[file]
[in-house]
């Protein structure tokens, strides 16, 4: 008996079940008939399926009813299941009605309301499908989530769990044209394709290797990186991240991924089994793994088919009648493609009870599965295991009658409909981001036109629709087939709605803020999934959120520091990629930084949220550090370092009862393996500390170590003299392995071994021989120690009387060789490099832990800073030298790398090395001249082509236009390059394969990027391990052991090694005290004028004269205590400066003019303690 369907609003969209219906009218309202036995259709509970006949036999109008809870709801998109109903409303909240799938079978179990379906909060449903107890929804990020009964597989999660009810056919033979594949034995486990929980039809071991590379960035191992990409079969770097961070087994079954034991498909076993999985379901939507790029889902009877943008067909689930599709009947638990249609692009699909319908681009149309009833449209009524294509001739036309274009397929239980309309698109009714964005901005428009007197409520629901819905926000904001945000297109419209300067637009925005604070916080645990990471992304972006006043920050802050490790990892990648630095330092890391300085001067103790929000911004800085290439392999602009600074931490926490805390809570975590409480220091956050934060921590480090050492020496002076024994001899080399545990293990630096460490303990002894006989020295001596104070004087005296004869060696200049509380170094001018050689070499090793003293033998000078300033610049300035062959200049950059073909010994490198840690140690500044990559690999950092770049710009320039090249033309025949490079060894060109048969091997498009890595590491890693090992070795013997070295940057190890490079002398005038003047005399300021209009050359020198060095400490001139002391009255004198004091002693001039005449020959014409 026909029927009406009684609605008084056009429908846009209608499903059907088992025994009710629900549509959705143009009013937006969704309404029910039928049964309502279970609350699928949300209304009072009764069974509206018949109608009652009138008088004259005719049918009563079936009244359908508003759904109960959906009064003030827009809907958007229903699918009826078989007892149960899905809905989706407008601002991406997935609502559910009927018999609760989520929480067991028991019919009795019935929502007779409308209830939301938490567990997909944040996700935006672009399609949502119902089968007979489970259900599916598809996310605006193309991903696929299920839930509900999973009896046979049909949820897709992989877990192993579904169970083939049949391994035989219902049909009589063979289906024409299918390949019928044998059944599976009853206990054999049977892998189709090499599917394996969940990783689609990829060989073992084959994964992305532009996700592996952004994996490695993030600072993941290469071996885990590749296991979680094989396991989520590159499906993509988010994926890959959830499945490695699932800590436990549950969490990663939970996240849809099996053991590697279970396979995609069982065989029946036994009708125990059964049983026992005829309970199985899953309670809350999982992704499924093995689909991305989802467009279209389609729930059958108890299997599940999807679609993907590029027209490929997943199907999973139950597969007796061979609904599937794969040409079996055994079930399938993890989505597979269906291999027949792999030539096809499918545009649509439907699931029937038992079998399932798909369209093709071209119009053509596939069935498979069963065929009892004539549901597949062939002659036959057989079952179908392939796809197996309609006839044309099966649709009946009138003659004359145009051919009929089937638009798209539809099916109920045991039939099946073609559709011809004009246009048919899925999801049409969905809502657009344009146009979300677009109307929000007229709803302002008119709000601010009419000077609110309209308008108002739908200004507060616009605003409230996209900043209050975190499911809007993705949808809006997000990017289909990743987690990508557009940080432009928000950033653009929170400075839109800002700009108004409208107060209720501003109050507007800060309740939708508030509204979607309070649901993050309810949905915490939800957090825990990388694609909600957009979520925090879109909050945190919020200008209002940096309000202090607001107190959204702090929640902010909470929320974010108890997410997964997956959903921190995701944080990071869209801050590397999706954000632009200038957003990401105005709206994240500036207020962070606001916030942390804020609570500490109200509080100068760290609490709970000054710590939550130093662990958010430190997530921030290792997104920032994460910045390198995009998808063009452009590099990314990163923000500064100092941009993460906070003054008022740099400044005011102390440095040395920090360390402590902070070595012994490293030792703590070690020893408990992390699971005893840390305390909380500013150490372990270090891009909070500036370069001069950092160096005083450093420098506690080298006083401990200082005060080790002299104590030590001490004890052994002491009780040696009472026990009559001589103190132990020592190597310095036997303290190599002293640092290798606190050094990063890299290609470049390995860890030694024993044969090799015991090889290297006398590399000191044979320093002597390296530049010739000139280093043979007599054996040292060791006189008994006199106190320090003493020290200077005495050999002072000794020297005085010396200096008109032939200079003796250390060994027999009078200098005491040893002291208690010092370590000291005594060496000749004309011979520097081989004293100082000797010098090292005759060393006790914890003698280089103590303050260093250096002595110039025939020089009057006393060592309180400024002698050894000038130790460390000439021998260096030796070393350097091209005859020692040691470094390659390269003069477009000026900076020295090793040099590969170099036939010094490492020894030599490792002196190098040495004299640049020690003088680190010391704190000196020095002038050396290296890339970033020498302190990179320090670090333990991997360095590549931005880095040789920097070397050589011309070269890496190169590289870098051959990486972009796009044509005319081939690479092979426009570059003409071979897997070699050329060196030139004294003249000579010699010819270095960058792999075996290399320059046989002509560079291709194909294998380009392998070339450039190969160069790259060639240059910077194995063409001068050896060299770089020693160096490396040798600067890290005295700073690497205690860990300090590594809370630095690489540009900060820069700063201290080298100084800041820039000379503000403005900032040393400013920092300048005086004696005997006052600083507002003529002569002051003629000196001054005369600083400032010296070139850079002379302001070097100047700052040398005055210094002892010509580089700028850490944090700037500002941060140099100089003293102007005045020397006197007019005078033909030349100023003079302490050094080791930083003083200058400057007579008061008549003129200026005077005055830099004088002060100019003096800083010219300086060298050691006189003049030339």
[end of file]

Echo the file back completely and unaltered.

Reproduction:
[in-house]
């Protein structure tokens, strides 16, 4: 008996079940008939399926009813299941009605309301499908989530769990044209394709290797990186991240991924089994793994088919009648493609009870599965295991009658409909981001036109629709087939709605803020999934959120520091990629930084949220550090370092009862393996500390170590003299392995071994021989120690009387060789490099832990800073030298790398090395001249082509236009390059394969990027391990052991090694005290004028004269205590400066003019303690 369907609003969209219906009218309202036995259709509970006949036999109008809870709801998109109903409303909240799938079978179990379906909060449903107890929804990020009964597989999660009810056919033979594949034995486990929980039809071991590379960035191992990409079969770097961070087994079954034991498909076993999985379901939507790029889902009877943008067909689930599709009947638990249609692009699909319908681009149309009833449209009524294509001739036309274009397929239980309309698109009714964005901005428009007197409520629901819905926000904001945000297109419209300067637009925005604070916080645990990471992304972006006043920050802050490790990892990648630095330092890391300085001067103790929000911004800085290439392999602009600074931490926490805390809570975590409480220091956050934060921590480090050492020496002076024994001899080399545990293990630096460490303990002894006989020295001596104070004087005296004869060696200049509380170094001018050689070499090793003293033998000078300033610049300035062959200049950059073909010994490198840690140690500044990559690999950092770049710009320039090249033309025949490079060894060109048969091997498009890595590491890693090992070795013997070295940057190890490079002398005038003047005399300021209009050359020198060095400490001139002391009255004198004091002693001039005449020959014409 026909029927009406009684609605008084056009429908846009209608499903059907088992025994009710629900549509959705143009009013937006969704309404029910039928049964309502279970609350699928949300209304009072009764069974509206018949109608009652009138008088004259005719049918009563079936009244359908508003759904109960959906009064003030827009809907958007229903699918009826078989007892149960899905809905989706407008601002991406997935609502559910009927018999609760989520929480067991028991019919009795019935929502007779409308209830939301938490567990997909944040996700935006672009399609949502119902089968007979489970259900599916598809996310605006193309991903696929299920839930509900999973009896046979049909949820897709992989877990192993579904169970083939049949391994035989219902049909009589063979289906024409299918390949019928044998059944599976009853206990054999049977892998189709090499599917394996969940990783689609990829060989073992084959994964992305532009996700592996952004994996490695993030600072993941290469071996885990590749296991979680094989396991989520590159499906993509988010994926890959959830499945490695699932800590436990549950969490990663939970996240849809099996053991590697279970396979995609069982065989029946036994009708125990059964049983026992005829309970199985899953309670809350999982992704499924093995689909991305989802467009279209389609729930059958108890299997599940999807679609993907590029027209490929997943199907999973139950597969007796061979609904599937794969040409079996055994079930399938993890989505597979269906291999027949792999030539096809499918545009649509439907699931029937038992079998399932798909369209093709071209119009053509596939069935498979069963065929009892004539549901597949062939002659036959057989079952179908392939796809197996309609006839044309099966649709009946009138003659004359145009051919009929089937638009798209539809099916109920045991039939099946073609559709011809004009246009048919899925999801049409969905809502657009344009146009979300677009109307929000007229709803302002008119709000601010009419000077609110309209308008108002739908200004507060616009605003409230996209900043209050975190499911809007993705949808809006997000990017289909990743987690990508557009940080432009928000950033653009929170400075839109800002700009108004409208107060209720501003109050507007800060309740939708508030509204979607309070649901993050309810949905915490939800957090825990990388694609909600957009979520925090879109909050945190919020200008209002940096309000202090607001107190959204702090929640902010909470929320974010108890997410997964997956959903921190995701944080990071869209801050590397999706954000632009200038957003990401105005709206994240500036207020962070606001916030942390804020609570500490109200509080100068760290609490709970000054710590939550130093662990958010430190997530921030290792997104920032994460910045390198995009998808063009452009590099990314990163923000500064100092941009993460906070003054008022740099400044005011102390440095040395920090360390402590902070070595012994490293030792703590070690020893408990992390699971005893840390305390909380500013150490372990270090891009909070500036370069001069950092160096005083450093420098506690080298006083401990200082005060080790002299104590030590001490004890052994002491009780040696009472026990009559001589103190132990020592190597310095036997303290190599002293640092290798606190050094990063890299290609470049390995860890030694024993044969090799015991090889290297006398590399000191044979320093002597390296530049010739000139280093043979007599054996040292060791006189008994006199106190320090003493020290200077005495050999002072000794020297005085010396200096008109032939200079003796250390060994027999009078200098005491040893002291208690010092370590000291005594060496000749004309011979520097081989004293100082000797010098090292005759060393006790914890003698280089103590303050260093250096002595110039025939020089009057006393060592309180400024002698050894000038130790460390000439021998260096030796070393350097091209005859020692040691470094390659390269003069477009000026900076020295090793040099590969170099036939010094490492020894030599490792002196190098040495004299640049020690003088680190010391704190000196020095002038050396290296890339970033020498302190990179320090670090333990991997360095590549931005880095040789920097070397050589011309070269890496190169590289870098051959990486972009796009044509005319081939690479092979426009570059003409071979897997070699050329060196030139004294003249000579010699010819270095960058792999075996290399320059046989002509560079291709194909294998380009392998070339450039190969160069790259060639240059910077194995063409001068050896060299770089020693160096490396040798600067890290005295700073690497205690860990300090590594809370630095690489540009900060820069700063201290080298100084800041820039000379503000403005900032040393400013920092300048005086004696005997006052600083507002003529002569002051003629000196001054005369600083400032010296070139850079002379302001070097100047700052040398005055210094002892010509580089700028850490944090700037500002941060140099100089003293102007005045020397006197007019005078033909030349100023003079302490050094080791930083003083200058400057007579008061008549003129200026005077005055830099004088002060100019003096800083010219300086060298050691006189003049030339």